If you derive immense satisfaction from seeing students master challenging material; if you enjoy leading a classroom; if schools feel like home to you; then you are likely a born teacher. You love what you do, and you want to do it as well and as long as you can. An MST will advance your career in the profession you love.
Master of Science in Teaching programs impart pedagogical skills and strategies you can use in class. You'll learn more, and more deeply, than you could in a certification or professional development program.
Not all Master of Science in Teaching programs focus on STEM education, but some do. If you're committed to a career teaching science, technology, engineering, or math, there are MST programs out there that can help you:
The country faces a shortage of teachers in general, but the need is greatest in the STEM fields. An MST with a STEM focus can position you to take advantage of that trend.
With an MS in teaching, you can position yourself for leadership opportunities at a school or district. The degree may be able to help you advance to supervisory roles in academics or student services. A master's degree also qualifies you for some administrative positions.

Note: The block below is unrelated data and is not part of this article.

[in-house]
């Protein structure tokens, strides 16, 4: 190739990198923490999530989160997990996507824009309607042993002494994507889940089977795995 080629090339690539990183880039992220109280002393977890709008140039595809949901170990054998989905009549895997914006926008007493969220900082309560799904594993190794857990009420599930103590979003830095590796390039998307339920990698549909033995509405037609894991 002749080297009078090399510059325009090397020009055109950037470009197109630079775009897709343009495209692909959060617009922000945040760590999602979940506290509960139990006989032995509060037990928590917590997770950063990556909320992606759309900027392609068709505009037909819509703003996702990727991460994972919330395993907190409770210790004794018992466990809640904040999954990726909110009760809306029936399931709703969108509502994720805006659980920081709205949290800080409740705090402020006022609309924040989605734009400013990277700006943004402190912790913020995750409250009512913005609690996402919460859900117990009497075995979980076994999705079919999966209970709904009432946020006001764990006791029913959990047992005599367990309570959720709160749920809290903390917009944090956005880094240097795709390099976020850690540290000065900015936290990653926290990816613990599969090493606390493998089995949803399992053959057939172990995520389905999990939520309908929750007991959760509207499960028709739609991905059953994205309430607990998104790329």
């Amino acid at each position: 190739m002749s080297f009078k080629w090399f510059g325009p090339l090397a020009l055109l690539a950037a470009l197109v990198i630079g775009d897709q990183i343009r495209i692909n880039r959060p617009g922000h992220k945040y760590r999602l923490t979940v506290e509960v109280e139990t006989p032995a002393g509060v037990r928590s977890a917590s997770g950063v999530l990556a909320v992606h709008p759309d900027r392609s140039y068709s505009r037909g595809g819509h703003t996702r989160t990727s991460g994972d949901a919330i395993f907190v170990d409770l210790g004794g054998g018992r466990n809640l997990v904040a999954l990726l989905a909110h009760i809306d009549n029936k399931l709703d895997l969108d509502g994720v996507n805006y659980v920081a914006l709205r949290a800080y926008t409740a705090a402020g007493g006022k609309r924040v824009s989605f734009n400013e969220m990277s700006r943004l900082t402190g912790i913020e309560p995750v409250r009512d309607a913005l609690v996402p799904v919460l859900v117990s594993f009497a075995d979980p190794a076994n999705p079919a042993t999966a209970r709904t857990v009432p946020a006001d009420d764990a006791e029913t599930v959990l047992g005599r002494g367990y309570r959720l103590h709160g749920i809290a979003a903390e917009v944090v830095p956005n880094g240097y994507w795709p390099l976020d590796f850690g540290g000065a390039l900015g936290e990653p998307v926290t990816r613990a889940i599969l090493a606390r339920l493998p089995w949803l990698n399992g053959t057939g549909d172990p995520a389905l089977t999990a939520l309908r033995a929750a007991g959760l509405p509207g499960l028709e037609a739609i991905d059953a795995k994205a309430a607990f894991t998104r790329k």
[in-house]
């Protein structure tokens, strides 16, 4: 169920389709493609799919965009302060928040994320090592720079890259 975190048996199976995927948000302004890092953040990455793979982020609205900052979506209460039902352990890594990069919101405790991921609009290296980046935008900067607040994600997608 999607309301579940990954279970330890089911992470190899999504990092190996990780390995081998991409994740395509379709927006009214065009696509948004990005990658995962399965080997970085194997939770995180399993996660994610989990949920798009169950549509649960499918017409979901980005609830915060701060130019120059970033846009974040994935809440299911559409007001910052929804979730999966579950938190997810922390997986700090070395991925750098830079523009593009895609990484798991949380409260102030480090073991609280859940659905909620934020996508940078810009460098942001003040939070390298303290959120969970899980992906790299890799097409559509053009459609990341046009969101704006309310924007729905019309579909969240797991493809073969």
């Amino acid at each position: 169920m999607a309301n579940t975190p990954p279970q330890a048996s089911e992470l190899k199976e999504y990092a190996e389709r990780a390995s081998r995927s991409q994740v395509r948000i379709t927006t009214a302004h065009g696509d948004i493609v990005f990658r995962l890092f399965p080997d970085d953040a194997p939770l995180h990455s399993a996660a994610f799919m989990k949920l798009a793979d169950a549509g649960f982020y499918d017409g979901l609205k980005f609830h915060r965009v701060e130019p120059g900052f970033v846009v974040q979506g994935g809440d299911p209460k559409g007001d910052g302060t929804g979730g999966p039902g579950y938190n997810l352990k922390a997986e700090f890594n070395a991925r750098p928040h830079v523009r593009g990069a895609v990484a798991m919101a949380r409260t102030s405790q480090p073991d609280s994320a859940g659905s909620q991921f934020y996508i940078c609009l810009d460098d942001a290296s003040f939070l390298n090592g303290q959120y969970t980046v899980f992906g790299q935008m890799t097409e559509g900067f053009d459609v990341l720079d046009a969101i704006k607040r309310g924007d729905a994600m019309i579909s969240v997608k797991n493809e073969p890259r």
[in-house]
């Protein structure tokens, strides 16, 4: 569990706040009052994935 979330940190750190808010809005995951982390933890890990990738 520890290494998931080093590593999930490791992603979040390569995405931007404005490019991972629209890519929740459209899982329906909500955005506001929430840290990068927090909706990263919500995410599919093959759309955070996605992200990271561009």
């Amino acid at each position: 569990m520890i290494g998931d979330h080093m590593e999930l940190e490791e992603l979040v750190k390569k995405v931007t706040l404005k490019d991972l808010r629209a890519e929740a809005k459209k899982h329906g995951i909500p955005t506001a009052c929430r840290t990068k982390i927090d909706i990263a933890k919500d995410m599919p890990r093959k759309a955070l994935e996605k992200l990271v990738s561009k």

According to the Center for American Progress' state-by-state report, a master's can increase teacher salaries significantly. In Washington, for example, teachers receive a boost in salary of more than $10,000 after earning the degree. At the other extreme, Texas thinks a master's is worth a mere $1,423. On average, a teacher with a master's degree can earn 10 to 20 percent more per year than a teacher with just a bachelor's.
MST programs typically have a field experience component, where you can practice what you've learned. As an MST student, you'll work with a mentor and teach in the classroom together for a set time frame. Some programs even allow you to select your own mentor. Mentors and faculty support you during your field experience and help you reflect and improve before you move on to your own classroom. If you take a program online, you'll work with an approved school district locally.